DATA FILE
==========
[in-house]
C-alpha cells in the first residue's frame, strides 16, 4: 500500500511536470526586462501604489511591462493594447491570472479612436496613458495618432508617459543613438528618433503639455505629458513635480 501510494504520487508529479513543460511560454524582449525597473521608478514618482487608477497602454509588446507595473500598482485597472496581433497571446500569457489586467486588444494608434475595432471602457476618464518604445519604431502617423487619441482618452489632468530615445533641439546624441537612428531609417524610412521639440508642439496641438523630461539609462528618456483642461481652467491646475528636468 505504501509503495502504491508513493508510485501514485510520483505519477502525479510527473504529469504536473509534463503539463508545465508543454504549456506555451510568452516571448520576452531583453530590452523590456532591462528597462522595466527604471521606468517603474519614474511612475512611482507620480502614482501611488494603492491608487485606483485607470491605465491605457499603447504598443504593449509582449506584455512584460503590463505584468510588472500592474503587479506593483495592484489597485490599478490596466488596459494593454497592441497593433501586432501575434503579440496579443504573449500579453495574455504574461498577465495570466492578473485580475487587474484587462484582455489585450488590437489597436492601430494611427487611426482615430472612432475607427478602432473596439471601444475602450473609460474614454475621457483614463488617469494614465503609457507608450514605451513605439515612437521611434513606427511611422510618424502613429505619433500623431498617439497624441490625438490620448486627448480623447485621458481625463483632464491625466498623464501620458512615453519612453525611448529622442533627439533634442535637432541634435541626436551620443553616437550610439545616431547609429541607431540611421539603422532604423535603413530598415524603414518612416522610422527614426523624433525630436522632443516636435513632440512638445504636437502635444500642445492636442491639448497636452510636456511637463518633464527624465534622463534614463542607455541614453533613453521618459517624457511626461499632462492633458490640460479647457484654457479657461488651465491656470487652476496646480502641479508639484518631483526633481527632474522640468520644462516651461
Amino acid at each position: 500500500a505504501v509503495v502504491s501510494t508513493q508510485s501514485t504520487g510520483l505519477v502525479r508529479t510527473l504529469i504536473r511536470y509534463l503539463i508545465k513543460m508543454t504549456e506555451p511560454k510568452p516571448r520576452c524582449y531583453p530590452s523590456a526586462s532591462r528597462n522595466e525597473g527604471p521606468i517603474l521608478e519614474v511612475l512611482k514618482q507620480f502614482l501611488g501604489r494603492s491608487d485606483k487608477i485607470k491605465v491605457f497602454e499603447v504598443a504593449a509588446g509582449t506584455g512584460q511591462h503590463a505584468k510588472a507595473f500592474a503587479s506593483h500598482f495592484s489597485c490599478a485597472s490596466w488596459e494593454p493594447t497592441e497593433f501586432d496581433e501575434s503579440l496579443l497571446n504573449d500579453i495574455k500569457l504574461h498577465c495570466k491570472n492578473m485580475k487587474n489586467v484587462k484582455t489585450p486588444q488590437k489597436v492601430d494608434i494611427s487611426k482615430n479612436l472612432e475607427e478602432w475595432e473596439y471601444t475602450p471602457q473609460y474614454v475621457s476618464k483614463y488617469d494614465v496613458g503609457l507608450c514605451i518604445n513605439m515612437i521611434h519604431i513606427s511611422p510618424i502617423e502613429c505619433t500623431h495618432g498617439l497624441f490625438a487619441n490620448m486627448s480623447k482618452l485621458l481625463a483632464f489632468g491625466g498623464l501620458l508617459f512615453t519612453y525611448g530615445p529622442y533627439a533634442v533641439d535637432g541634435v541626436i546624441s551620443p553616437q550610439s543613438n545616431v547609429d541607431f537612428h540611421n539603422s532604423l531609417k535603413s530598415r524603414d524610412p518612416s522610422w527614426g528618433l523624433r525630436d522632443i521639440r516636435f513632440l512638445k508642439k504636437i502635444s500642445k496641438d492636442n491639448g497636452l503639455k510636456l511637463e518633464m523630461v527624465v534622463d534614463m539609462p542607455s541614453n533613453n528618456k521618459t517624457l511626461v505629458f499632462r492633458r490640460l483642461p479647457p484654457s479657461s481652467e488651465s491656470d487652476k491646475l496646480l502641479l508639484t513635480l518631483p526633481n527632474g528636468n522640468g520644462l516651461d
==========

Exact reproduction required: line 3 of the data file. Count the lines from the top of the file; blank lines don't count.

Amino acid at each position: 500500500a505504501v509503495v502504491s501510494t508513493q508510485s501514485t504520487g510520483l505519477v502525479r508529479t510527473l504529469i504536473r511536470y509534463l503539463i508545465k513543460m508543454t504549456e506555451p511560454k510568452p516571448r520576452c524582449y531583453p530590452s523590456a526586462s532591462r528597462n522595466e525597473g527604471p521606468i517603474l521608478e519614474v511612475l512611482k514618482q507620480f502614482l501611488g501604489r494603492s491608487d485606483k487608477i485607470k491605465v491605457f497602454e499603447v504598443a504593449a509588446g509582449t506584455g512584460q511591462h503590463a505584468k510588472a507595473f500592474a503587479s506593483h500598482f495592484s489597485c490599478a485597472s490596466w488596459e494593454p493594447t497592441e497593433f501586432d496581433e501575434s503579440l496579443l497571446n504573449d500579453i495574455k500569457l504574461h498577465c495570466k491570472n492578473m485580475k487587474n489586467v484587462k484582455t489585450p486588444q488590437k489597436v492601430d494608434i494611427s487611426k482615430n479612436l472612432e475607427e478602432w475595432e473596439y471601444t475602450p471602457q473609460y474614454v475621457s476618464k483614463y488617469d494614465v496613458g503609457l507608450c514605451i518604445n513605439m515612437i521611434h519604431i513606427s511611422p510618424i502617423e502613429c505619433t500623431h495618432g498617439l497624441f490625438a487619441n490620448m486627448s480623447k482618452l485621458l481625463a483632464f489632468g491625466g498623464l501620458l508617459f512615453t519612453y525611448g530615445p529622442y533627439a533634442v533641439d535637432g541634435v541626436i546624441s551620443p553616437q550610439s543613438n545616431v547609429d541607431f537612428h540611421n539603422s532604423l531609417k535603413s530598415r524603414d524610412p518612416s522610422w527614426g528618433l523624433r525630436d522632443i521639440r516636435f513632440l512638445k508642439k504636437i502635444s500642445k496641438d492636442n491639448g497636452l503639455k510636456l511637463e518633464m523630461v527624465v534622463d534614463m539609462p542607455s541614453n533613453n528618456k521618459t517624457l511626461v505629458f499632462r492633458r490640460l483642461p479647457p484654457s479657461s481652467e488651465s491656470d487652476k491646475l496646480l502641479l508639484t513635480l518631483p526633481n527632474g528636468n522640468g520644462l516651461d